Don’t forget your ears, nose and neck when applying sunscreen. A lip product with sunscreen and sunglasses to protect your eyes are also important. Sun exposure can cause cataracts in the eyes.
Do not use sunscreen and insect repellent combination products. Sunscreen is meant to be used amply and reapplied every few hours. Insect repellent is meant to be used sparingly.
Babies can use sunscreen after the age of 6 months. Do a test patch on the baby’s inner arm first to check for reactions. All babies should be kept out of direct sunlight.
MYTH: Spray on sunscreens are the same as regular sunscreens.
There are two main concerns with spray on sunscreens: accidentally breathing in the products and adequate protection. When we spray sunscreen, the particles are aerosolized and we can breathe them in. We do not have enough data on whether or not these particles are safe, especially in children. It is possible that they could trigger asthma attacks or allergic reactions. Some organizations recommend avoiding spray on sunscreen in children (unless no other product is available) due to the lack of safety data.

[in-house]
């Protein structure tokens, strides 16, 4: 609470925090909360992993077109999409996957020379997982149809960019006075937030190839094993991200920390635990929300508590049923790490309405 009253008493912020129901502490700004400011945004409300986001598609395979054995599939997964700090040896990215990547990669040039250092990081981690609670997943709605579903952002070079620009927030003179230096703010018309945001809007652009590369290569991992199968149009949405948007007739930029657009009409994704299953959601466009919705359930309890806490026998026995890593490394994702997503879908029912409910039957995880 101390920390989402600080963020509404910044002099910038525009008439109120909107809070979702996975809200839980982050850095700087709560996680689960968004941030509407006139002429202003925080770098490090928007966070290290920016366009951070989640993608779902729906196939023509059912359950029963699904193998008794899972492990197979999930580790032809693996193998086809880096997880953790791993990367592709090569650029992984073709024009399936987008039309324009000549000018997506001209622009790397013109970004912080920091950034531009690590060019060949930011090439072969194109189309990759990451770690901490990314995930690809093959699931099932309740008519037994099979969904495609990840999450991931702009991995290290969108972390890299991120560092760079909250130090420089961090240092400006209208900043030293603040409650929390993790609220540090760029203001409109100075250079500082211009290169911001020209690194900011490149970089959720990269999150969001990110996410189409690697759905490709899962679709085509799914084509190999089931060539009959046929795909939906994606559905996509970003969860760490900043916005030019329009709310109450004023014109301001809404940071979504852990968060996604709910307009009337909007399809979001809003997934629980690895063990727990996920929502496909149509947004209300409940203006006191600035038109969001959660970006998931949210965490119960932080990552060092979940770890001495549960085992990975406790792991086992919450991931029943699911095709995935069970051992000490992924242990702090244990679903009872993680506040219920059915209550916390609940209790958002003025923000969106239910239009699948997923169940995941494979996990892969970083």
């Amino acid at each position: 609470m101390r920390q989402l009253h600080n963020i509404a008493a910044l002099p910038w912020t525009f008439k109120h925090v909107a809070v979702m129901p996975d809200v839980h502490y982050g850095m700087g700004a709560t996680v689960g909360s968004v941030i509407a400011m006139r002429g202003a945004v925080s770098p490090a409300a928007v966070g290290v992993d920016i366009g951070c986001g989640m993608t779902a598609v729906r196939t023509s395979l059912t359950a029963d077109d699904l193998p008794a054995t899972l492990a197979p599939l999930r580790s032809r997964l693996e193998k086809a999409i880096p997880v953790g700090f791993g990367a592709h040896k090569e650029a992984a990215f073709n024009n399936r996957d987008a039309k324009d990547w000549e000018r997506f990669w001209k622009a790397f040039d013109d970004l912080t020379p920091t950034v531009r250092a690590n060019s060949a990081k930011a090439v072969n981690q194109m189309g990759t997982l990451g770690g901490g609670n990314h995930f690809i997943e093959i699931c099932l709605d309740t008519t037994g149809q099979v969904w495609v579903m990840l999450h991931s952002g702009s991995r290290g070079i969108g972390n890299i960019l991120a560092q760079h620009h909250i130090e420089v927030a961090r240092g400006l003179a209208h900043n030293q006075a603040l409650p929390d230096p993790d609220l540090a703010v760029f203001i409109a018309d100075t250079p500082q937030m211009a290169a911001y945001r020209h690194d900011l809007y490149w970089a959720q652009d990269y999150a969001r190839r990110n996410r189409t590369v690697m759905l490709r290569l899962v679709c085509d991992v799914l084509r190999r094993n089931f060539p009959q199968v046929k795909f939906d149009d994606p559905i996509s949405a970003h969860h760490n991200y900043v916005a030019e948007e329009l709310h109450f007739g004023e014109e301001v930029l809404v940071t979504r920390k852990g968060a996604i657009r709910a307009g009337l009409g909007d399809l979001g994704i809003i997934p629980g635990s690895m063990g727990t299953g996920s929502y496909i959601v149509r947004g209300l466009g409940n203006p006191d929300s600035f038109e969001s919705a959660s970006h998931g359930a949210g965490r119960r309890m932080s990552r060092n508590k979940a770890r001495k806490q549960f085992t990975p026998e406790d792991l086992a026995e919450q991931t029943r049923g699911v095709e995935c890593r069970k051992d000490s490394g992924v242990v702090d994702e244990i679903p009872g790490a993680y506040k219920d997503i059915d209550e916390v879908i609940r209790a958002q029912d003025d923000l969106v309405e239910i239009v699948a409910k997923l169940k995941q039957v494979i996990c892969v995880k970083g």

The other concern about spray on sunscreens is that it is difficult to tell if you’ve put on enough, possibly resulting in less protection compared to the cream form. How you spray on the sunscreen and environmental factors like the wind can also affect how much sunscreen gets on your skin. If you decide to use spray on sunscreen, avoid inhaling it as much as possible. Don’t spray it in enclosed areas, and be aware around open flames (BBQs, candles) because some sprays are flammable. It is best to spray the product onto your hands and then rub it onto your skin, particularly when applying to your face. This reduces inhalation and provides better coverage. Apply lots, because it’s harder to assess coverage with sprays.
MYTH: Some sun is good for me.
The biggest risk factor for developing skin cancer is exposure to UV radiation.
There is no safe way to tan. Every time you tan, you damage your skin.
It is easy to get Vitamin D in your diet, and ambient sunlight will also provide you with Vitamin D.
We know that UV radiation from the sun causes skin cancer. It is a known carcinogen. Protect yourself!
Here is an informative slideshow on the different ways that UV radiation from the sun can damage skin:
Here are some other good websites:
BC Cancer’s Sun Safety website: suntips.ca
Healthlink BC: Protecting Your Skin From the Sun
Canadian Dermatology Association http://www.dermatology.ca/